I sorely need a little fun in my life, a little escapism.  (Oddly, I started a similar journey almost exactly one year ago.  I guess it didn’t take since I’m back at it a year later.)  I’ve been thinking about this over the past week as I watch Neal pull out his novels, turn on his computer games, or flip on the television during his free moments.  He just escapes . . . in a way that completely eludes me.  I think about what I do when I have free time: I read and I write.  But I don’t read escapist things (see above) and I don’t write to escape my life, but rather to analyze and understand it.  Thinking about this topic over the past week (when I have dearly wished I could do something fun and escapist — without getting out of bed!), it has sort of collided with that Steinbeck quote I keep mentioning: “Nothing good gets away.”  And I’ve realized that one of the reasons that I don’t escape is that I’m too mindful of not letting any good ideas get away.  I’m reading some random Facebook link and instead of just enjoying it in the moment, it sparks something, and I suddenly feel this added sense of responsibility to capture and preserve that spark, that something good.  This is one of the reasons I have a love/hate relationship with Radiolab: I love their thought-provoking inquiries into every topic under the sun, but good heavens, what am I supposed to do with that many interesting sparks in a 55-minute period?!

Now I’m going to confess something that only a small handful of people know about me: once, I escaped.  Like really escaped.  In the six months between the time I had my miscarriage and the time I talked publicly about it, I basically acted like a totally different person.  While I previously scoffed at Neal’s computer games, I suddenly began to play them . . . for 16 hours straight.  I mean, not every day, some days it was only 12 or 14 hours.  I went from humoring Neal by playing Civilization twice during the summer of 2008 to being obsessed with playing it every minute of every day.

If only that were the worst part, though.  There was more.  Much more.  I started watching The Bachelor.  Perhaps watching isn’t the right word; maybe absolutely obsessing over is more fitting?  I had never watched more than a few minutes before, and I have never seen an episode since, but in that six-month period, I not only watched the show but I read blogs about the show.  I searched for online news about the show.  I frequented to find out all his insider info about whether Jason would choose Melissa or Molly.  I watched a totally inane two-hour YouTube video by said Reality Steve about the Jason/Melissa/Molly triangle.  I was one sick puppy.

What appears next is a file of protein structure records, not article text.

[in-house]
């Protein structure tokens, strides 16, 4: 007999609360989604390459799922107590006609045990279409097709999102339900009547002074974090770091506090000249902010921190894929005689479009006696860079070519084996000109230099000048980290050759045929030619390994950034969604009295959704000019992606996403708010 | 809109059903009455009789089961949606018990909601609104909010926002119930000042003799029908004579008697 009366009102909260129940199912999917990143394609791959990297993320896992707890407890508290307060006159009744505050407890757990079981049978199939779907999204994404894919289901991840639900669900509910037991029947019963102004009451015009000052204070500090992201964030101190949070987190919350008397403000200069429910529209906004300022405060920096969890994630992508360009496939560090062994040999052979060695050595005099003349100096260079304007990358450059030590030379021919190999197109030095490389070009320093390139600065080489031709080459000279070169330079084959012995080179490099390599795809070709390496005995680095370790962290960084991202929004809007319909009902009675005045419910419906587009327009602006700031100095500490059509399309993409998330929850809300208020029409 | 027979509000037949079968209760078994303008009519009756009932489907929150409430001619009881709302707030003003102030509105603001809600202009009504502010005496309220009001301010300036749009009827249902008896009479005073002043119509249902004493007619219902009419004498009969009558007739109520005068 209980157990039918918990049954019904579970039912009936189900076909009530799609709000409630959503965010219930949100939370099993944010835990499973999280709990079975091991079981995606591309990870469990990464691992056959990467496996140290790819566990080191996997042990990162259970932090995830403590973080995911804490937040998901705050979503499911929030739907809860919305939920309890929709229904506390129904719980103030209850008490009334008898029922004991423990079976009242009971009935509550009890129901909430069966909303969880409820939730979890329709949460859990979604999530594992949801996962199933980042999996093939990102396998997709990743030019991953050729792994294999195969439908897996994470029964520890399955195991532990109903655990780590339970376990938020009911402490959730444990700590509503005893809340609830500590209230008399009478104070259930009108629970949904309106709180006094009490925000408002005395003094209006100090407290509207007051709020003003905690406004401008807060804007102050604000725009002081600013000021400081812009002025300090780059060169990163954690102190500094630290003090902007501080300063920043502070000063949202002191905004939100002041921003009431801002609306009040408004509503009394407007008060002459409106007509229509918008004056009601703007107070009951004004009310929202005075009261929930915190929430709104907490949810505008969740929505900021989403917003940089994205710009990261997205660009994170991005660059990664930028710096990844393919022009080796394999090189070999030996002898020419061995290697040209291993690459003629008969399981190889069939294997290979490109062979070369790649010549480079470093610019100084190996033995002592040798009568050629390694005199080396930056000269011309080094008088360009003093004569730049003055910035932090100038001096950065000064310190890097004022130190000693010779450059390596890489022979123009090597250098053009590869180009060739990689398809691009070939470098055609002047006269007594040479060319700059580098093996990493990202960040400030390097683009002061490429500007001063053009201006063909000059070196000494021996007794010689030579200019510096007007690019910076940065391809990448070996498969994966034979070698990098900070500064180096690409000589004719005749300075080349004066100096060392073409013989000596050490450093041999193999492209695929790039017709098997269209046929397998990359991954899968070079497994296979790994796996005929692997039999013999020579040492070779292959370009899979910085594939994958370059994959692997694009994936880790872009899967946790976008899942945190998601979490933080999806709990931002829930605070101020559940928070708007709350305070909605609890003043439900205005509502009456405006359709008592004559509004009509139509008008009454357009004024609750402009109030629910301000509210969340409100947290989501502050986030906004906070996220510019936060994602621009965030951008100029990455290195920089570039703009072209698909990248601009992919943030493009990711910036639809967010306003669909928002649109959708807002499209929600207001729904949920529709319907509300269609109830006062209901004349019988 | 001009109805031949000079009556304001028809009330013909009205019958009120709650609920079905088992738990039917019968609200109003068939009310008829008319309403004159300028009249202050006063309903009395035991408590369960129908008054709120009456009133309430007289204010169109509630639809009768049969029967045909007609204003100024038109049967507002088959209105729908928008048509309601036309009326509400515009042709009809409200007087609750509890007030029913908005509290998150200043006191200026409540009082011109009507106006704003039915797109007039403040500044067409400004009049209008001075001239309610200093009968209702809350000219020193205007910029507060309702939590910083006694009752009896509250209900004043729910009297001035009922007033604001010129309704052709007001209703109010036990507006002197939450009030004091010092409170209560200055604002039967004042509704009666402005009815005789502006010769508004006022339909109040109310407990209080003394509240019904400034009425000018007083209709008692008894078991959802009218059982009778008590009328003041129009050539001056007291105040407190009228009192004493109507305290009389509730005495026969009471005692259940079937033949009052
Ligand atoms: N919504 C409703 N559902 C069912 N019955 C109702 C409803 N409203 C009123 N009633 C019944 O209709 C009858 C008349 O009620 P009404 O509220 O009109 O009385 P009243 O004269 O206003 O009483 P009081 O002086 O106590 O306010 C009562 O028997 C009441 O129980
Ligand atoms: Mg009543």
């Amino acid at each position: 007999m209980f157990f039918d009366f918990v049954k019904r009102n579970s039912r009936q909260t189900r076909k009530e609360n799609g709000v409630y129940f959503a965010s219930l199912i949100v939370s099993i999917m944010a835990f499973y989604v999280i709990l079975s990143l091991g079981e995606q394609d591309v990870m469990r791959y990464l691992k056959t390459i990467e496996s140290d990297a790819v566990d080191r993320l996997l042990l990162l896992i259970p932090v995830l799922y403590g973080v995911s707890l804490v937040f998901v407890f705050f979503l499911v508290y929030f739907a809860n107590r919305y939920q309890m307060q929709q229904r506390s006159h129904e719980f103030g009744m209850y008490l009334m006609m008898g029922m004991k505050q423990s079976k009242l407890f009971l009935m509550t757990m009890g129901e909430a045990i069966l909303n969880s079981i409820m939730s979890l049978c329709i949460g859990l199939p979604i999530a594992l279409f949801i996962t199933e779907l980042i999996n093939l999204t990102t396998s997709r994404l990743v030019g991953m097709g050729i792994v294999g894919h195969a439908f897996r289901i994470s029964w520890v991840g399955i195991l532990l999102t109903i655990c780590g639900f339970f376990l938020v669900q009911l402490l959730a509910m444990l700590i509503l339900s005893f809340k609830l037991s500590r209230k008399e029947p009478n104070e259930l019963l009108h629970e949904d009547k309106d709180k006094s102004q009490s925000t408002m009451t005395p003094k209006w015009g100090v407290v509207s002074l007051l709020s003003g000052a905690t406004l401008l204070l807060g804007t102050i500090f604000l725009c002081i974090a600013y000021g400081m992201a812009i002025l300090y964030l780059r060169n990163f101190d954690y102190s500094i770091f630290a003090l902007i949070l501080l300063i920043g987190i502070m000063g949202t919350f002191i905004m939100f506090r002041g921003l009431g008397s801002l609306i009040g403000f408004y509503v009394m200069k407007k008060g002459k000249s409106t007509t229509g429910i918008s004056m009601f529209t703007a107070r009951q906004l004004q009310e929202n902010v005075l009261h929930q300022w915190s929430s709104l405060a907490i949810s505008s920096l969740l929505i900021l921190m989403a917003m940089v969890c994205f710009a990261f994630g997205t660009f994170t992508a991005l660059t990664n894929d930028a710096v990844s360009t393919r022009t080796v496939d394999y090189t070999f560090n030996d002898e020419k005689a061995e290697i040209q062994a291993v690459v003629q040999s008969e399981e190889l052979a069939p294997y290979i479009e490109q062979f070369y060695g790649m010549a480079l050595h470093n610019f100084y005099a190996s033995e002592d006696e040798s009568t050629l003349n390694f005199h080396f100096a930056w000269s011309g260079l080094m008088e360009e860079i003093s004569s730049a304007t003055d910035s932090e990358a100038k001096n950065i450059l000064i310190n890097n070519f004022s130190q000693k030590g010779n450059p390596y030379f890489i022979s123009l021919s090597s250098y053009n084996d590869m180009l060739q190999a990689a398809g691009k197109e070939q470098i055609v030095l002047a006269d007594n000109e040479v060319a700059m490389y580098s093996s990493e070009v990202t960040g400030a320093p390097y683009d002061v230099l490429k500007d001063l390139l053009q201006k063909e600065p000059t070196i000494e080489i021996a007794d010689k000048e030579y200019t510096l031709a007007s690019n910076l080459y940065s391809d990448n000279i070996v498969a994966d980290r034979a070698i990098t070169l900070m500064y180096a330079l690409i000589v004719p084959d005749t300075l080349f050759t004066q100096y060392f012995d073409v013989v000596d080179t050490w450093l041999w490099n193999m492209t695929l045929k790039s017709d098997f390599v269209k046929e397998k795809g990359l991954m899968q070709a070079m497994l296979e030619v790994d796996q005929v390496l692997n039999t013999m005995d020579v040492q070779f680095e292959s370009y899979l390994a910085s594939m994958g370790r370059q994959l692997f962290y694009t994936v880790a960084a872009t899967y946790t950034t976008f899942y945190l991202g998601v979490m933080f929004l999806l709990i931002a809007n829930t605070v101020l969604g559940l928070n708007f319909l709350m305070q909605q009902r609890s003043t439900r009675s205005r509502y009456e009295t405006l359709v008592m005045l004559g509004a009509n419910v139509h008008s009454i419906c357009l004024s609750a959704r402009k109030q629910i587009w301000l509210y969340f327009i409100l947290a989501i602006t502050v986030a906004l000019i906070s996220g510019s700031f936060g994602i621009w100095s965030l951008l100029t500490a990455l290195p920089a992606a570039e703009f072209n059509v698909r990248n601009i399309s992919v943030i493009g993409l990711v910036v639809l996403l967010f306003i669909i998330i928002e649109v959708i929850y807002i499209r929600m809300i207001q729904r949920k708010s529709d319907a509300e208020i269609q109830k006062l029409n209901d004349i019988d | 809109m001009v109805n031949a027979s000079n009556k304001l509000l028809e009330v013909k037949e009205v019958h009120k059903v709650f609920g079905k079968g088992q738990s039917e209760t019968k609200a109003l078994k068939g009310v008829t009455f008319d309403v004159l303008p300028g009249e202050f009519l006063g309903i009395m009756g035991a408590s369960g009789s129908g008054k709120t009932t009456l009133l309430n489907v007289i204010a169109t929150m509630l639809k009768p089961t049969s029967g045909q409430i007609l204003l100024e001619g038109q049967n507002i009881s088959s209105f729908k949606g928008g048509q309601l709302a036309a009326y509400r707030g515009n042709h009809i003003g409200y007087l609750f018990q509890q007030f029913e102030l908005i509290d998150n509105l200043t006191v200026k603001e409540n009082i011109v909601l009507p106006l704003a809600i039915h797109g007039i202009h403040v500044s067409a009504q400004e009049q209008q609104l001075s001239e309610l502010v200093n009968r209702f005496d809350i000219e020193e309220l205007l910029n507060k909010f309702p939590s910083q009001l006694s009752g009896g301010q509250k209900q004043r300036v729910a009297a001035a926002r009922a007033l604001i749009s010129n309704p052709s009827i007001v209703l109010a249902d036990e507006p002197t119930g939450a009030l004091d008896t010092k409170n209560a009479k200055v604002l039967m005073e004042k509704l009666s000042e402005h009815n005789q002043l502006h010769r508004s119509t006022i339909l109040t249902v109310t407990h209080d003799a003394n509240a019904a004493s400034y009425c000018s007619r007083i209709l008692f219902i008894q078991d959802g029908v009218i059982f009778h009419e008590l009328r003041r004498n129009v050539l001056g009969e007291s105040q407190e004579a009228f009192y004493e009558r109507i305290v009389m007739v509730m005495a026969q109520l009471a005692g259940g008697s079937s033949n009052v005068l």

If I were still stuck in that weird Reality Steve/Bachelor obsession, I probably wouldn’t look on that time quite so fondly.  But after it sort of naturally ran its course, I realized how important that experience was for me.  I don’t remember truly looking down on people and their escapist impulses (in all their varieties) but I certainly perceived them as different than I was.  Prior to my miscarriage, I could be experiencing something painful or difficult but still be able to (and usually want to) talk about it and analyze it in a way that sometimes belied that difficulty.  People told me that about myself . . . that I didn’t naturally turn away from painful situations but rather hunkered down to examine and dissect them.  I think, no, I know it was sometimes unsettling to the people around me.  (This tendency was in large part a deliberate choice made following my freshman year of college and my first round of therapy, but that is a story for another day.)  Encountering an experience that was so profoundly painful as my miscarriage was, an experience that I couldn’t figure out how to speak about or cope with, that left me with a single-minded need to escape was probably one of the most productive things that could have happened to me as a human being trying to understand other human beings.  I learned a new empathy for why people need and want to escape, the purpose it serves, why it can be essential at times.

As Neal and I are contemplating new questions about our future — adoption? foster parenting? foster-to-adoption? — I am increasingly convinced that I need to figure out this escape thing a little bit better.  Even in a best-case scenario, adoption and foster parenting are usually difficult and full of waiting.  Wouldn’t it be great if during those hard times and long waits I could occasionally relax and escape instead of thinking all. the. darn. time?!

I guess it’s time to buckle down and really concentrate and figure out this fun/escape thing . . . or does that sound totally counterproductive?  Clearly, I’m new at this.

March 20, 2012


I’m not really sure if this is going to be Oliver’s story or mine.